This post was contributed by Paul D. Clouser, an Attorney in McNees Wallace & Nurick LLC’s Labor & Employment Practice Group in Lancaster, Pennsylvania.
One tool available to employers to limit workers’ compensation benefit payments is the so called “fellow employee” limitation. In general, absent a full recovery from a work-related injury, an employer is obligated to pay partial disability benefits equal to 2/3 the difference between the pre-injury average weekly wage and the current earnings of the employee, who is often working with restrictions. In situations where that employee has an elevated average weekly wage due to significant past overtime, the partial disability rate can seem “artificially” high. Section 306(b)(1) of the Act contains a seldom used provision limiting the payment of partial disability benefits in these circumstance. It states:
[I]n no instance shall an employee receiving compensation under this section receive more in compensation and wages combined, than the current wages of a fellow employee in employment similar to that in which the employee was engaged at the time of injury.
Pennsylvania WC Act, Section 306(b)(1).
Likewise if an employer can prove that an employee’s shortfall in wages is the result of economic circumstances affecting all employees and unrelated to that employee’s work related physical impairment, a defense to the payment of partial disability benefits is also available.
On February 4, 2015, the Commonwealth Court addressed and affirmed these principles in the case ofJanice Donahay v. WCAB. Ms. Donahay was a team leader and residential services assistant for Skills of Central PA, which operates group homes for mentally challenged adults. In February 2011, Donahay sustained a ruptured biceps tendon while assisting a large resident. The resident had difficulty walking due to a leg problem and had been leaning heavily on Donahay while ambulating.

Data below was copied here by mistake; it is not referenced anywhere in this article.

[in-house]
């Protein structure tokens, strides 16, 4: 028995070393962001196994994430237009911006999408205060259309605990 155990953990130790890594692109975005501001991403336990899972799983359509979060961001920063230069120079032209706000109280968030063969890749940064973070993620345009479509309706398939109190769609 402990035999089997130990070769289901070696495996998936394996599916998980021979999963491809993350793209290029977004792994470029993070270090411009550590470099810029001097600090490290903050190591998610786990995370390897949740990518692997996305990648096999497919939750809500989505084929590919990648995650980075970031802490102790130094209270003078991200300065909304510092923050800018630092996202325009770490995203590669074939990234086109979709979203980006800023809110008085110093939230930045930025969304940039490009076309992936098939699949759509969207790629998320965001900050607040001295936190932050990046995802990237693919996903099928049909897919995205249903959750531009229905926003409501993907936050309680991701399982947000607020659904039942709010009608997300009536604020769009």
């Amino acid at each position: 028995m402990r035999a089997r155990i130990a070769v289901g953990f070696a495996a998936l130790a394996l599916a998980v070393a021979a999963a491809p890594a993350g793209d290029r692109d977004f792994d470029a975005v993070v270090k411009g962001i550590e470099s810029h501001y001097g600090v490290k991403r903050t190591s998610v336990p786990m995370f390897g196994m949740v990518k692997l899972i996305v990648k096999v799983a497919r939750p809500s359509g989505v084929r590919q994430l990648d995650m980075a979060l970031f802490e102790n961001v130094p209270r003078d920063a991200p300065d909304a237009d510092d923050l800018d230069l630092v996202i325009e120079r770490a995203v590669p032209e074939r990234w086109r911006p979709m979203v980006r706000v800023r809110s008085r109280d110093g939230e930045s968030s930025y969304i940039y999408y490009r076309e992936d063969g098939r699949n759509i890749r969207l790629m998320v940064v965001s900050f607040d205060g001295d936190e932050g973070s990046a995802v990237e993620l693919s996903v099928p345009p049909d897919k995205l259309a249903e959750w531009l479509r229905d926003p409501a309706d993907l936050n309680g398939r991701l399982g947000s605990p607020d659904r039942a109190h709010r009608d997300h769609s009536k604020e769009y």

Donahay had surgery and was off work and received workers’ compensation total disability benefits for 5 months. She returned to her job with restrictions in August 2011, earning significantly less than her average weekly wage. Prior to the injury, she had been working 80-85 hours per week, as the group home was short-staffed. As such, her “average weekly wage” was unusually high.
Upon her return and with the resumption of normal staffing levels, Donahay was working only 45 hours per week. Additionally, due to funding cuts, the employer was limiting the amount of available overtime to all employees to help control costs.
The employer successfully argued that despite her restrictions and reduced hours, benefits should be suspended, with no ongoing payment of partial disability. After all, there was no medical limitation on the number of hours Donahay could work and her other restrictions did not prevent her from carrying out all aspects of her regular job. Donahay was not required to perform patient transfers, as clients in the group home were independent and required little direct care. Additionally, team leaders do more paperwork than direct care and Donahay had the flexibility to direct other employees to perform the tasks she could not perform.
Accordingly, the WC Judge found that despite some residual physical impairment, Donahay was able to perform all aspects of her pre-injury job. Furthermore, the extraordinary overtime she had worked prior to her injury was only temporary, pending the hiring of additional staff. As such, Donahay’s alleged loss of earnings was not due to her residual impairment, but rather to the employer’s new limitation on overtime which was applicable to all employees. Accordingly, any loss of earnings was due entirely to “economic circumstances” and unrelated to her physical limitations. To allow Donahay to continue collecting ongoing partial disability benefits, in addition to her regular wages, would place her in a better position than her fellow employees, who were performing similar duties. The Commonwealth Court found it unnecessary however, to formally address the “fellow employee” argument, as the WC Judge had adequate grounds under the “economic circumstances” argument, to suspend compensation benefits.
The legal analysis involving payment of partial disability benefits is somewhat technical and fact specific, so the best option is to consult legal counsel, if you feel an employee is being unfairly overcompensated for his or her work injury, Denise Elliott and Paul Clouser, in McNees Wallace & Nurick’s Lancaster office, specialize in the handling of workers’ compensation matters.